Working in SpainPosted by: Amy Cottrell almost 16 years ago
Spain offers work to new residents from foreign countries, although it can be challenging to find a position in an off-season. Seasonal work, particularly on the coastline, is a new residents best bet. Those planning to stay in Spain for only a short time can easily find some seasonal, temporary work in a tourist-attracting establishment (ex: bar, nightclub, hotel). In towns that are away from big cities and resorts, jobs are scarce year-round for outsiders. However, with conversational Spanish skills and some help from employment services, working in Spain can offer many benefits to those seeking a new life in the country.
There are very strict employment laws in Spain and everyone must sign a contract to work for an employer. For those seeking permanent work in Spain, it is best to sign at least a six-month contract with a company. This contract protects the employee and allows him or her to enjoy the full benefits of a Spanish citizen. After this short-term contract is up, a long-term one must be signed if the employee plans on staying. One cannot continue to sign temporary contracts for the same position. However, before any contracts are signed, one must first obtain a Social Security number from a local office. Once employed, Social Security will be deducted from the employee’s paycheck, giving the employee the right to enjoy free public healthcare and other benefits.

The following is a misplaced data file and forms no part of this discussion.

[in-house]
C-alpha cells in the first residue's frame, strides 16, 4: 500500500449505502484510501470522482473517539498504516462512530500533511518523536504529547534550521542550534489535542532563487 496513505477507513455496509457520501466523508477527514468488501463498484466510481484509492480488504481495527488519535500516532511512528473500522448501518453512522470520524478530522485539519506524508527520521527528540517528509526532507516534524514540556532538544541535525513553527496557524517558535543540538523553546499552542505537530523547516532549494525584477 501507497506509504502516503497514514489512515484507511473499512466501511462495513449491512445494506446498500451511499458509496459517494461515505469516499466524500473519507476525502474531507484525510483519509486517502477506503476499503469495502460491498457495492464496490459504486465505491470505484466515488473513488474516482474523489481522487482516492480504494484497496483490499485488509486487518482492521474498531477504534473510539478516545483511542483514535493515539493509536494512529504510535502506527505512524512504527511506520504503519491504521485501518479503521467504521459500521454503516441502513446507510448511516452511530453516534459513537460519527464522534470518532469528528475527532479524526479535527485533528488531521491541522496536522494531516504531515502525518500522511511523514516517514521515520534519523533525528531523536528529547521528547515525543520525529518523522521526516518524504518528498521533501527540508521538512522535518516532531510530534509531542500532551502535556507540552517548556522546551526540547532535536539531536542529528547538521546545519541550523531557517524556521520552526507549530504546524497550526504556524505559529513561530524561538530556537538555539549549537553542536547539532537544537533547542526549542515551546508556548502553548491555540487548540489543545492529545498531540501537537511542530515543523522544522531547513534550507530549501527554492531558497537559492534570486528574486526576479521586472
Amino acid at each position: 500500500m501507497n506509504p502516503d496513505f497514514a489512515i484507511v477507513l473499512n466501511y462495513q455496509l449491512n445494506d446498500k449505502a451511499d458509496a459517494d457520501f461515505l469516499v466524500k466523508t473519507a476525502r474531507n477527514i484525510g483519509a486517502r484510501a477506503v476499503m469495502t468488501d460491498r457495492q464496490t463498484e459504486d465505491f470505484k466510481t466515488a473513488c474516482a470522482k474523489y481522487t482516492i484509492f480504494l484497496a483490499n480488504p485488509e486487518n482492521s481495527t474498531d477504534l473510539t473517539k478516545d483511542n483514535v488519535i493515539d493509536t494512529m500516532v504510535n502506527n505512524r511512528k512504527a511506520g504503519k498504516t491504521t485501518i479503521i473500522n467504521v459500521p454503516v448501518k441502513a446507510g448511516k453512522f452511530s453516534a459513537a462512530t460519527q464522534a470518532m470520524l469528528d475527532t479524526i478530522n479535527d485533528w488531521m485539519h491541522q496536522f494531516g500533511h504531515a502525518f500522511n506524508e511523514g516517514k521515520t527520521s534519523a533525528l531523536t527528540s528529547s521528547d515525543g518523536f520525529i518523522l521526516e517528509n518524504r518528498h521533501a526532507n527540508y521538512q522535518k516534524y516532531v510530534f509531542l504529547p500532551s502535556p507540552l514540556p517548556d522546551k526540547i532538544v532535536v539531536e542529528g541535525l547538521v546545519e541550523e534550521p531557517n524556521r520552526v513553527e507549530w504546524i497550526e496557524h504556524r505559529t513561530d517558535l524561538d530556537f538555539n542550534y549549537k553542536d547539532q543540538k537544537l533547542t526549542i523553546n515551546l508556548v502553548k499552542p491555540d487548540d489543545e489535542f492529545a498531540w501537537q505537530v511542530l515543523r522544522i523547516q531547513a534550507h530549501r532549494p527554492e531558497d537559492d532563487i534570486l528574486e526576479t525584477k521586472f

Spain is recognized as a member of the European Union. As such, all currency is in the form of the Euro and any citizen of a European Union country has the right to work in Spain. If one moves to Spain from another European country, they merely have to prove their citizenship with the proper paperwork to enjoy the full benefits of a Spanish citizen. If planning to take permanent residency and employment, however, a Spanish Social Security card should be obtained. (Anyone who accepts work for cash without a contract will be penalized, including deportation for foreigners.)
Job placement is offered by Spanish employment services. These services are free to Spanish citizens and members of the European Union. An office can be found in most major cities and towns. There are also private companies that offer job placement, much like a staffing firm found in the US or UK. Employment companies aren’t a requirement for finding a job, however. All major newspapers in Spain have classified ads, as do any Spanish Web sites devoted to employment.
The jobs available in Spain are plentiful for those with certain skills. Speaking the national language, Spanish, is naturally a major preference for employers. However, those working in the tourism and real estate industries can find work if they speak English. Becoming an English language instructor to Spanish citizens is a job that is always in big demand. Also, manual labor positions in the construction industry often need to be filled. However, those who are new to the area need to be careful about working in the Spanish heat.
Generally, the Spanish workplace is a fair one that is cordial to outsiders. A traditional siesta is taken during each workday, lasting for two to three hours during the hottest part of the day. Also, Spanish law sees to it that all employees are protected from mismanagement. Due to the austere requirements of work contracts, all legal employees are offered due process. If one finds they are mistreated by an employer or unfairly terminated, a council will meet with the employee and employer in the hopes that an agreement can be met. Thankfully, the strict work guidelines in Spain are there to protect all working citizens, in the hopes that there won’t be any unpleasant conditions to deal with.Posted in: Guides
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